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Not only luxury tourists, middle-class travelers are big spenders, too

Not only luxury tourists, middle-class travelers are big spenders, too

Income inequality and how the travel industry can bring the working and middle classes into the fold were both top-of-mind for travel executives and political leaders at the World Travel & Tourism Council Global Summit in Buenos Aires, Argentina, last week.

Hospitality executives such as Hyatt CEO Mark Hoplamazian have brought more luxury and lifestyle brands into their portfolios in recent years but are also considering how to reach more middle-income travelers. He said the middle class, which he refers to as the commercial or consuming class and consists of more than 3 billion people, includes people traveling for business and also with their families. Although Hyatt is considered an aspirational brand and a bit pricey for many members of the middle class, according to Hoplamazian, the company remains focused on the segment because of its rapid growth.

This isn’t the CEO’s first time talking about this segment, as he said back in 2015 that the Hyatt House and Hyatt Place brands would account for a large chunk the Hyatt’s pipeline in the near-term. But China is also an important market for the hotel group due to its growth and outbound travel. It is the only market with a growing middle class where Hyatt and other companies are expanding their footprints. Latin American revenue-per-available-room, for example, is up 3 to 4 percent year-over-year for Hyatt.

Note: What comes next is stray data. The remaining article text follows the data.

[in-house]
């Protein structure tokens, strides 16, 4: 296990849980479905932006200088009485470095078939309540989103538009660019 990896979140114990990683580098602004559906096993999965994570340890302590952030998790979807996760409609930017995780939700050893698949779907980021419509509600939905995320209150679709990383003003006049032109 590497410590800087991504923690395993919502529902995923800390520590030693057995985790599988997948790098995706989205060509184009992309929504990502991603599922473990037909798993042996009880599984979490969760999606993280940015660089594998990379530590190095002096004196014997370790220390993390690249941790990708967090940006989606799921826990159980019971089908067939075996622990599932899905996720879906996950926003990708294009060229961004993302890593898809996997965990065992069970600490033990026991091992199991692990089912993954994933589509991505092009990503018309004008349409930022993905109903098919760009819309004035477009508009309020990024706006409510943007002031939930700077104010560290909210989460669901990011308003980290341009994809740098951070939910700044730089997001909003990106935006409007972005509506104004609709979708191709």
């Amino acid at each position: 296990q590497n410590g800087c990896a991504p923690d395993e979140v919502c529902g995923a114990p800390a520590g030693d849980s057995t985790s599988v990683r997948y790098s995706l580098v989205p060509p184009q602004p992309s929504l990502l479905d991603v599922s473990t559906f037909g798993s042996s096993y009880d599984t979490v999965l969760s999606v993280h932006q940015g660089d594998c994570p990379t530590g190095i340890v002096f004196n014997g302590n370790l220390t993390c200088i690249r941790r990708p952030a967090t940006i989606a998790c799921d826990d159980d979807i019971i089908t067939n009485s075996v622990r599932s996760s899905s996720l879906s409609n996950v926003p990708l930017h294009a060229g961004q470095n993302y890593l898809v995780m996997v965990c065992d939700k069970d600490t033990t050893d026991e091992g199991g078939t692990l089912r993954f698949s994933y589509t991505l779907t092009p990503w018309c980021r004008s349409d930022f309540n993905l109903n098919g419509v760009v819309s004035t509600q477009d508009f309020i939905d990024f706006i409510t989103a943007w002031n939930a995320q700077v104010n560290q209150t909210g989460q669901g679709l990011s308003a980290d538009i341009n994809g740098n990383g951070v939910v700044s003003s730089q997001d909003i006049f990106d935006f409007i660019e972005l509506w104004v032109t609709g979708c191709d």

More than five billion people will make up the global middle class by 2030, according to projections from the Brookings Institution, and much of that growth will be concentrated in emerging economies such as China and India. This segment will also spend $29 trillion more per year by 2030, or about one-third of the global economy.

Other hotel companies such as Wyndham Worldwide have spoken about the importance of the middle class, and that shouldn’t come as a surprise given the surge of disposable income that’s at play with much of the middle class.